Tenda AC15 Wireless Router Detailed Features
Although the AC15 is not a serviceable unit, it’s still fairly easy to crack open. Behind the router, there are two easily accessible Philips screws that hold the Tenda AC15 together. Asides from removing them, you will still need to pry open the casing, for which there is a small insertion along one of the sides of the router as if Tenda expected you to open it.I used a small flat head screw driver to unlock the plastic tabs located around the edges. Inside we find a small PC board with all the components, as the antennas are external. There are no metal plates, or ballasts inside to add weight to the unit, but that shouldn’t matter as the Tenda AC15 is supposed to be set on the included stand.
A general view of the internals reveal that there is no vents on the front side of the AC15 as this is were the back of the PCB is facing. However, at the back, there seem to be plenty of small openings that allow air to flow more than adequately inside the router. This is important, as we observed that other AC1900 Broadcom chipsets do tend to run warmer than previous ones such as those found in AC1200 routers. Curiously the antennas are directly connected to the back of the board and not soldered, which is probably a cost saving feature as the antennas will not be replaceable as with more expensive options.
The first thing that stands out from looking at the front is that almost all the components inside the router are covered by a single heatsink. Along the top are the three input ports consisting the WPS, WiFi on/off and reset buttons witch are soldered to the motherboard. The antennas are also located at the top, isolated from the PCB, making only a very slight contribution to the weight of the router itself. Back at the bottom, squeezed between the heatsink and the RJ45 Ethernet ports we find the isolation and impedance matching pulse transformers that keep the Ethernet signal noise free. There are no shielding devices located inside the Tenda AC15 with the exception of the aluminum heatsinks themselves.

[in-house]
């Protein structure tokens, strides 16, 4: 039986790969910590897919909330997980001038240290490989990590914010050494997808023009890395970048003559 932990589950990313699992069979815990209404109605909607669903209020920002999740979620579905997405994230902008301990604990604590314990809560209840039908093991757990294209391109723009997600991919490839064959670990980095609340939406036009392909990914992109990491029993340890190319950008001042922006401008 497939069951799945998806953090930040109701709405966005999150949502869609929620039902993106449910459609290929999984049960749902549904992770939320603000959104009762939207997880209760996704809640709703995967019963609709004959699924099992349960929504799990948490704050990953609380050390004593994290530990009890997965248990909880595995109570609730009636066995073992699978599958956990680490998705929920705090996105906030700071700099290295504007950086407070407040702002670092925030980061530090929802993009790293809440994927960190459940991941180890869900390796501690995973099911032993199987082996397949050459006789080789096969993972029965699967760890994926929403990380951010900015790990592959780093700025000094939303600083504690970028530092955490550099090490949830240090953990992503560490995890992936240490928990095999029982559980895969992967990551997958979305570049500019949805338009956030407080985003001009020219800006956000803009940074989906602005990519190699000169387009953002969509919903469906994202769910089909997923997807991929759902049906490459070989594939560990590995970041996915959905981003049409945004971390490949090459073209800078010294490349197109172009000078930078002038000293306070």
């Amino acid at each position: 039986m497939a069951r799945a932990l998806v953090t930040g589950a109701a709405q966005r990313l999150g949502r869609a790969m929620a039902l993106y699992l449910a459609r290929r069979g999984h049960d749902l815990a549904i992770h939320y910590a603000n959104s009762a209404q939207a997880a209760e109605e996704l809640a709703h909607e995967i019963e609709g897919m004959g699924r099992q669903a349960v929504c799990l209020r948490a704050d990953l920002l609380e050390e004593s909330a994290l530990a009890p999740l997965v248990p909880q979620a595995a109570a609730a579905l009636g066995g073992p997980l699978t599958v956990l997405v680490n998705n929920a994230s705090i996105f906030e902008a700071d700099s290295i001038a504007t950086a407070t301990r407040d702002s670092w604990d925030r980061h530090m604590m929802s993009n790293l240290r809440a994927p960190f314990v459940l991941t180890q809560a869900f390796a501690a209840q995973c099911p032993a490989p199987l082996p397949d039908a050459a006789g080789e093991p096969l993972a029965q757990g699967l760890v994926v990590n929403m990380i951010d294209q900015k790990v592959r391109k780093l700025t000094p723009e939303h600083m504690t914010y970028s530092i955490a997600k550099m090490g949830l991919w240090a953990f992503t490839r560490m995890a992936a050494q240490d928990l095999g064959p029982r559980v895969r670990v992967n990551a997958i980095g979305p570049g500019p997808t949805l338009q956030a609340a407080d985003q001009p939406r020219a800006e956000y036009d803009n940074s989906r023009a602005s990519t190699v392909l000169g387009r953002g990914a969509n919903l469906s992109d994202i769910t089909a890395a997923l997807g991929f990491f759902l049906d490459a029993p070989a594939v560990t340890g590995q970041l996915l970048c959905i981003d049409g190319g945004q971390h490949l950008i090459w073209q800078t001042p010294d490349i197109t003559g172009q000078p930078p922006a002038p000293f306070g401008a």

While the chipset and overall architecture are sourced from Broadcom, the board found inside the Tenda AC15 differs slightly from the reference board by moving some of the inputs to the top of the unit. Unfortunately it would be almost impossible to get the aluminum heatsinks off without destroying them, and most of the time, damaging the board itself. For this reason we will not be looking at a detailed layout of the PCB itself. Usually, we would also go into deeper discussion of the overall architecture of the chip found inside, which is were technology gets interesting. But unfortunately, Broadcom is pretty strict with the technology inside their chips. For now we will skip to our testing methodology.